USS H-7 (SS-150)

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USS H-7 underway, circa 1922
USS H-7 underway, circa 1922
History
United States
Name: USS H-7
Ordered: by the Imperial Russian Navy, 1915
Builder: Puget Sound Navy Yard, Bremerton, Washington
Laid down: 15 May 1918
Launched: 17 October 1918
Acquired: 20 May 1918
Commissioned: 24 October 1918
Decommissioned: 23 October 1922
Reclassified: SS-150, 17 July 1920
Struck: 26 February 1931
Fate: Sold for scrapping, 28 November 1933
General characteristics
Class and type: H-class submarine
Displacement:
  • 358 long tons (364 t) surfaced
  • 467 long tons (474 t) submerged
Length: 150 ft 4 in (45.82 m)
Beam: 15 ft 10 in (4.83 m)
Draft: 12 ft 5 in (3.78 m)
Installed power:
Propulsion:
Speed:
  • 14 kn (26 km/h; 16 mph) surfaced
  • 10.5 knots (19.4 km/h; 12.1 mph) submerged
Range:
  • 2,300 nmi (4,300 km; 2,600 mi) at 11 knots (20 km/h; 13 mph) on the surface
  • 100 nmi (190 km; 120 mi) at 5 knots (9.3 km/h; 5.8 mph) submerged
Test depth: 200 ft (61 m)
Complement: 25 officers and men
Armament: 4 × 18 inch (450 mm) torpedo tubes

USS H-7 (SS-150) was a H-class submarine originally built for the Imperial Russian Navy. Six of these were not delivered pending the outcome of the Russian Revolution of 1917 before being purchased by the United States Navy on 20 May 1918.

Description[edit]

The H-class submarines had a length of 150 feet 4 inches (45.8 m) overall, a beam of 15 feet 10 inches (4.8 m) and a mean draft of 12 feet 5 inches (3.8 m). They displaced 358 long tons (364 t) on the surface and 467 long tons (474 t) submerged. The boats had a crew of 2 officers and 23 enlisted men. They had a diving depth of 200 feet (61.0 m).[1]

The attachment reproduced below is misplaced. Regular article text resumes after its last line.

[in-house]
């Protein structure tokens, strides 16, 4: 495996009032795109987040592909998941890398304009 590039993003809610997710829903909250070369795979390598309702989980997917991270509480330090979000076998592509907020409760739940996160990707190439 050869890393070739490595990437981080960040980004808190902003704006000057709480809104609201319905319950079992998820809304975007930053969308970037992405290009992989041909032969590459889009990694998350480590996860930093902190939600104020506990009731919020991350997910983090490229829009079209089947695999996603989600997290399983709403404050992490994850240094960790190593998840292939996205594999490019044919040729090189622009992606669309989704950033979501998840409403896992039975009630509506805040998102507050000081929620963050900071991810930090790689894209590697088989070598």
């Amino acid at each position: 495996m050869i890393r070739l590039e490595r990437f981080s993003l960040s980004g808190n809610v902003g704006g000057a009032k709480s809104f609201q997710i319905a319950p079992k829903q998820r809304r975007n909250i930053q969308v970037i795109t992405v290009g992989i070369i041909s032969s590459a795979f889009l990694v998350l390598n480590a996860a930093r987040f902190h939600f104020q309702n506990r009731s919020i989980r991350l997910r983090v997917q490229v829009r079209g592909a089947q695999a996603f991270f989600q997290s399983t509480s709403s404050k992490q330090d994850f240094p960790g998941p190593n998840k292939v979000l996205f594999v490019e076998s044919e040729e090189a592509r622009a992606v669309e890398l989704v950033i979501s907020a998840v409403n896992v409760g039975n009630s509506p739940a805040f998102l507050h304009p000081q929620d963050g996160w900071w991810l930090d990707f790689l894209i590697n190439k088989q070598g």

For surface running, they were powered by two New London Ship & Engine Co. 475-brake-horsepower (354 kW) diesel engines, each driving one propeller shaft. When submerged each propeller was driven by a 170-horsepower (127 kW) Electro Dynamic Co. electric motor. They could reach 14 knots (26 km/h; 16 mph) on the surface and 10.5 knots (19.4 km/h; 12.1 mph) underwater.[1] On the surface, the boats had a range of 2,300 nautical miles (4,300 km; 2,600 mi) at 11 knots (20 km/h; 13 mph) and 100 nmi (190 km; 120 mi) at 5 knots (9.3 km/h; 5.8 mph) submerged.[2]

The boats were armed with four 18 inch (450 mm) torpedo tubes in the bow. They carried four reloads, for a total of eight torpedoes.[2]

Construction and career[edit]

H-7 was launched on 17 October 1918 and commissioned on 24 October with Lieutenant Edmund A. Crenshaw in command. The submarine, attached to Submarine Division 6 (SubDiv 6) and later to SubDiv 7, operated out of San Pedro, California, on various battle and training exercises with the other ships of her division. She also patrolled out of San Pedro with interruptions for overhaul at Mare Island. H-7 reached Norfolk on 14 September 1922, having sailed from San Pedro on 25 July, and decommissioned there on 23 October. Her name was struck from the Naval Vessel Register on 26 February 1931. She was sold for scrapping on 28 November 1933.

Notes[edit]

  1. ^ a b Friedman, p. 307
  2. ^ a b Gardiner & Gray, p. 128

References[edit]

  • Friedman, Norman (1995). U.S. Submarines Through 1945: An Illustrated Design History. Annapolis, Maryland: Naval Institute Press. ISBN 1-55750-263-3.
  • Gardiner, Robert & Gray, Randal, eds. (1984). Conway's All the World's Fighting Ships: 1906–1921. Annapolis, Maryland: Naval Institute Press. ISBN 0-85177-245-5.
  • This article incorporates text from the public domain Dictionary of American Naval Fighting Ships. The entry can be found here.

External links[edit]